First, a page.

By Sally Huguley
Published Sept. 20, 2011
If back-to-school brings visions of the proverbial little red schoolhouse, better think again. Today’s schools are more a combination of brain research, educational advancements, sustainability and technology, bringing new challenges for school architects and designers. This amphitheater was built into the design of the Center for Knowledge as another area of learning.
“It’s really like the chicken and the egg,” said architect Doug Quackenbush, as educators and architects collaborate on designing new schools using resources and ideas from both fields. “We give school districts good advice on a fully performing 21st century school while they inform us of new teaching techniques and educational trends.”
School construction is big business for architects and construction companies. In the 2008 general election, voters approved a total of $886 million in new school construction in just three Midlands school districts. Some of that is still in the pipeline, including high school No. 5 in Richland District 2.
Schools of the past were more “inward focused,” Quackenbush said, with small windows and no common areas. “Windows were thought to be a distraction.”
Now the latest brain research finds students learn best in natural daylight, which keeps them more alert. Also changes in pedagogy require more space for students to collaborate, the Columbia architect said, meaning more community areas and less the confines of a typical classroom.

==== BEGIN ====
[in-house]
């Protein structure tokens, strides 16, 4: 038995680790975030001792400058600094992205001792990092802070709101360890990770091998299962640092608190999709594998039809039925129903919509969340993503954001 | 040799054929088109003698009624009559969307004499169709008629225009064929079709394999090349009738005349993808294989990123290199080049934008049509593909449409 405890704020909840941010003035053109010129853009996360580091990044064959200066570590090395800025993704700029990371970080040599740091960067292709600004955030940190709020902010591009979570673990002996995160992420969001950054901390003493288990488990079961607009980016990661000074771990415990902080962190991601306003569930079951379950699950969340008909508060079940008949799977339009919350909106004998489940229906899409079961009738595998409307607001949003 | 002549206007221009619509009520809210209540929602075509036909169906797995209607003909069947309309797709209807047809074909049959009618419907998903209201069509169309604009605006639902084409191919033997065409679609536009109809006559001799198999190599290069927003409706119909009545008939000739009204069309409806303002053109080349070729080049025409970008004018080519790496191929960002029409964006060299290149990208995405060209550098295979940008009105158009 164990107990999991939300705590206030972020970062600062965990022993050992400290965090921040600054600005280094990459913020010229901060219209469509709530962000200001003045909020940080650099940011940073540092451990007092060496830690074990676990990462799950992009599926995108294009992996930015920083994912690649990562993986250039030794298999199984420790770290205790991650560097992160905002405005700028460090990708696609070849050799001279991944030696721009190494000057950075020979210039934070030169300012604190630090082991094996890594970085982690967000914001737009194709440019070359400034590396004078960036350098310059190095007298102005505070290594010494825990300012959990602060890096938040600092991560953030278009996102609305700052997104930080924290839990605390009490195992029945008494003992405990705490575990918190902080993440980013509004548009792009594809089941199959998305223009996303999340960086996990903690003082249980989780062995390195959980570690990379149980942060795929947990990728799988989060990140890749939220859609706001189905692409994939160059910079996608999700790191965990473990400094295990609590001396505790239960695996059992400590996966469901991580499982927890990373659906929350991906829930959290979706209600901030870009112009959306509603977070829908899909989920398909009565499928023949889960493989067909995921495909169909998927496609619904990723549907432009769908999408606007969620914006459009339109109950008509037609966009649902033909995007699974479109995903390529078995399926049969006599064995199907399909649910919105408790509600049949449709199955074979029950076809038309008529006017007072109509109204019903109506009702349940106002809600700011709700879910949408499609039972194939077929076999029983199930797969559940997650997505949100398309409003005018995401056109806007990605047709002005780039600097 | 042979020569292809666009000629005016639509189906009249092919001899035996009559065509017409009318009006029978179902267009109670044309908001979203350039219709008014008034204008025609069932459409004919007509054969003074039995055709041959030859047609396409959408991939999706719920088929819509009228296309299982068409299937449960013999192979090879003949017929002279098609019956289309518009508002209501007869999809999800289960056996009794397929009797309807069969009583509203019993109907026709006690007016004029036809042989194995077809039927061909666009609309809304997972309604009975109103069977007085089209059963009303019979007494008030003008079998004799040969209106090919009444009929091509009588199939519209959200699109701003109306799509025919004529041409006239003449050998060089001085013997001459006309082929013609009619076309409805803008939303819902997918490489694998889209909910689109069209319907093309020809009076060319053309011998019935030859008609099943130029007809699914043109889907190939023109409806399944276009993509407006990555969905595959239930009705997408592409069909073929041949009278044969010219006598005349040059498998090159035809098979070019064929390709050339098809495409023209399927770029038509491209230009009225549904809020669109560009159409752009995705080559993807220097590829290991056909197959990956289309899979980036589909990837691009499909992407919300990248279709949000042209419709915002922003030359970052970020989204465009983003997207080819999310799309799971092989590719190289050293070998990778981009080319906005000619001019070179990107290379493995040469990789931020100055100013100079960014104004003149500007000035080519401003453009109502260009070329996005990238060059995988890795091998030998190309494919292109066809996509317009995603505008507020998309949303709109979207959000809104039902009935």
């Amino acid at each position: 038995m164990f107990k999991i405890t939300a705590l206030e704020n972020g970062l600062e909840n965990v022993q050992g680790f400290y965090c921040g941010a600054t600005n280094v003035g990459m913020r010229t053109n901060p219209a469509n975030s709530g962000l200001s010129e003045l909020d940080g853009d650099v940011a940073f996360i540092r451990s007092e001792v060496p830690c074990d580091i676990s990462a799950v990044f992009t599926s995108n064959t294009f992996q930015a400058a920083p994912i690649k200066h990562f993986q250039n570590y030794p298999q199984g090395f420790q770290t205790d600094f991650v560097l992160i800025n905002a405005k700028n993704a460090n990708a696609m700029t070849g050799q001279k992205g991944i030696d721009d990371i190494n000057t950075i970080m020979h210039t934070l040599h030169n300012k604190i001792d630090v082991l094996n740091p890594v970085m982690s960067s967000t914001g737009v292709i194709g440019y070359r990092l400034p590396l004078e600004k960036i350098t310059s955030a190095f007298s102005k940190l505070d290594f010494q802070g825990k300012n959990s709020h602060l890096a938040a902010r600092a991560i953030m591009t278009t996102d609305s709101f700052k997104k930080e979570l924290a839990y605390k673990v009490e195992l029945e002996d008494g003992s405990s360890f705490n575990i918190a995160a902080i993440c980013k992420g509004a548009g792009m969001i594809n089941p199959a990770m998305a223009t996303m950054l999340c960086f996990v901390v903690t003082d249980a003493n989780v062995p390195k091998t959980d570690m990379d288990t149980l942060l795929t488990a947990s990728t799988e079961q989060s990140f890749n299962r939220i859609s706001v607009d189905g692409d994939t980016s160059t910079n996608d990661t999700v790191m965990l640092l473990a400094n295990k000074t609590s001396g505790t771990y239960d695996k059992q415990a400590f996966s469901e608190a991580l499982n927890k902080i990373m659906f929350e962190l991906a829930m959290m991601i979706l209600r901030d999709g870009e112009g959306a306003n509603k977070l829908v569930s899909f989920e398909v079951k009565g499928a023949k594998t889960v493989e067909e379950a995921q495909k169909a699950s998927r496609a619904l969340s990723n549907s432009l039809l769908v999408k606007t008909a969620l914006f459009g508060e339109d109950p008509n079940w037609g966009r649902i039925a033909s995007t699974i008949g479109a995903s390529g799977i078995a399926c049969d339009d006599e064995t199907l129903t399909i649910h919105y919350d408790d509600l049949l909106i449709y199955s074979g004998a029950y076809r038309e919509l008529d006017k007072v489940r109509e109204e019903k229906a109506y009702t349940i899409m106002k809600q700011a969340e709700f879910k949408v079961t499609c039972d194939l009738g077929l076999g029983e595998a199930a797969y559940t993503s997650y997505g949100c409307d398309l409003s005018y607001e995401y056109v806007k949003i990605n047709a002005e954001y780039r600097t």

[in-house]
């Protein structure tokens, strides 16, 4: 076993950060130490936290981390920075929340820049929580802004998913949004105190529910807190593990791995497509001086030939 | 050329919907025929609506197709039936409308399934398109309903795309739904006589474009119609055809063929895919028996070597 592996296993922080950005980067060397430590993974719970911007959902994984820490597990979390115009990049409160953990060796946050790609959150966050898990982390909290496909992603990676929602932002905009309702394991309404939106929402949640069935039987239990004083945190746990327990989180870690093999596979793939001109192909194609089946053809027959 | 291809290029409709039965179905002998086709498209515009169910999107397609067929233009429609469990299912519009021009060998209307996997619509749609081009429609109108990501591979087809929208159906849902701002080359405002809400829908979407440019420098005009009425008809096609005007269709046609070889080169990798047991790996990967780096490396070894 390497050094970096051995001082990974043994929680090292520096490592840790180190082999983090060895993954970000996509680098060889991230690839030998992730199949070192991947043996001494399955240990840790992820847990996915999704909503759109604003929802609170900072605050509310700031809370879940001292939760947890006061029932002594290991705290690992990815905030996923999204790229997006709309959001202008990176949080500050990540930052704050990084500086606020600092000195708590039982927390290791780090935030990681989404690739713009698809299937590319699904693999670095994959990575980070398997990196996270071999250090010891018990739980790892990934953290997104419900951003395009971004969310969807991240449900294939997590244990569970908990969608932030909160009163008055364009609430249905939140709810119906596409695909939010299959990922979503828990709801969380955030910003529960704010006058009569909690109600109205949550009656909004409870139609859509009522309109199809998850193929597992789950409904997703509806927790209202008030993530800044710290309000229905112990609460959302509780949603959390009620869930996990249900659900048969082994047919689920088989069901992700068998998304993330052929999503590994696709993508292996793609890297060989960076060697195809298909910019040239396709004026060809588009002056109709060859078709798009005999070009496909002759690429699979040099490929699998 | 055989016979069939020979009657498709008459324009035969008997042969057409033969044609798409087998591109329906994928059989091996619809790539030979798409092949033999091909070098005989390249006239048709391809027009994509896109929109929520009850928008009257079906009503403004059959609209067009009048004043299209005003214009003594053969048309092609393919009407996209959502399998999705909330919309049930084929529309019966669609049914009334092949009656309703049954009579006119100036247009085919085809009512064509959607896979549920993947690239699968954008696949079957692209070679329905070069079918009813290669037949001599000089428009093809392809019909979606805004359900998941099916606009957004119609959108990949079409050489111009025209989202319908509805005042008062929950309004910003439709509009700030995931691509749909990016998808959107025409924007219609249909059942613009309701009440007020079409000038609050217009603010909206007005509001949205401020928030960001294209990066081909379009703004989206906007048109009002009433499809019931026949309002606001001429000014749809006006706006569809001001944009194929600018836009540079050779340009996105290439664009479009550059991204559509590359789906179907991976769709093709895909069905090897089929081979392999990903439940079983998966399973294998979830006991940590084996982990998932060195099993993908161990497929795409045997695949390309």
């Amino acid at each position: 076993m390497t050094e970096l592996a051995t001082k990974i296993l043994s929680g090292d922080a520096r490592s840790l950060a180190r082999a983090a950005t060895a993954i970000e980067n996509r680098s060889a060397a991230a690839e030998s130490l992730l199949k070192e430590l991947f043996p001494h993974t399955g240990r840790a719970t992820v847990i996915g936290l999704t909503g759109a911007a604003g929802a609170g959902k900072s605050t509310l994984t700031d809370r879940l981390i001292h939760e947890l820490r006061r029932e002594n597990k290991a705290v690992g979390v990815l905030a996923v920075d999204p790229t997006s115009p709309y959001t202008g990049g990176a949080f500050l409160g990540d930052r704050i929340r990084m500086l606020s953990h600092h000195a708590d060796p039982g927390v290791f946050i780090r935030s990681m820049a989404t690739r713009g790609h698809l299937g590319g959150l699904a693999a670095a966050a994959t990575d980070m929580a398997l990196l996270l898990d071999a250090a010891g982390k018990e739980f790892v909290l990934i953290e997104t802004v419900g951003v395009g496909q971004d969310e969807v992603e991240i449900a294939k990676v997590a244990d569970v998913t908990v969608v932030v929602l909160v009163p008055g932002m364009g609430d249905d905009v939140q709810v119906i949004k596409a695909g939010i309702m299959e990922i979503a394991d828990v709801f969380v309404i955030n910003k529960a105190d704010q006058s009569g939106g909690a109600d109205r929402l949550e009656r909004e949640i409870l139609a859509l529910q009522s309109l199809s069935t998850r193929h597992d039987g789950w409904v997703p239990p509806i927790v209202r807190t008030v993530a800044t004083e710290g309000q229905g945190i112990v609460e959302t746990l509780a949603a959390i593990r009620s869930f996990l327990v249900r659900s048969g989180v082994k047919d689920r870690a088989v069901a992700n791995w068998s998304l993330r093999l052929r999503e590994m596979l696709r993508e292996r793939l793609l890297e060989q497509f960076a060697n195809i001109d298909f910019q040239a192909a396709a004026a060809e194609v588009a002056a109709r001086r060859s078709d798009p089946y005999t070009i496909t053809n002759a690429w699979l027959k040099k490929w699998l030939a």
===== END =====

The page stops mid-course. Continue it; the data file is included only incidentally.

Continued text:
The new Muller Road Middle School, designed by Quackenbush Architects + Planners with help from a Chicago-based school architecture expert, is an example of natural lighting and a courtyard to pull in the outdoors. It also is designed to allow space for “smaller learning communities, which teachers find more nurturing in a large school setting” he said, “The design trend is toward what is natural and organic. The factory model is outdated.”
Chris Caudle literally has seen the old and the new of school design. Caudle, owner of AAG Associates in Beaufort, renovated Richland School District Two’s 120-year-old Little Red School House, which shows students what a typical school looked like in rural South Carolina more than a century ago. In contrast, Caudle’s firm is working on the latest in school design for Richland Two’s High School # 5 to be named Westwood High opening in fall 2012.
A key to school design today is anticipating future needs.
“Districts want the schools to be flexible. With technology evolving, we need to adapt and not get behind. We need to plan for things we can’t even envision yet – buildings that easily can be modified,” Caudle said, adding that this means projecting education needs 50 years into the future.
Read more about this story in the Sept. 19 issue of the Columbia Regional Business Report.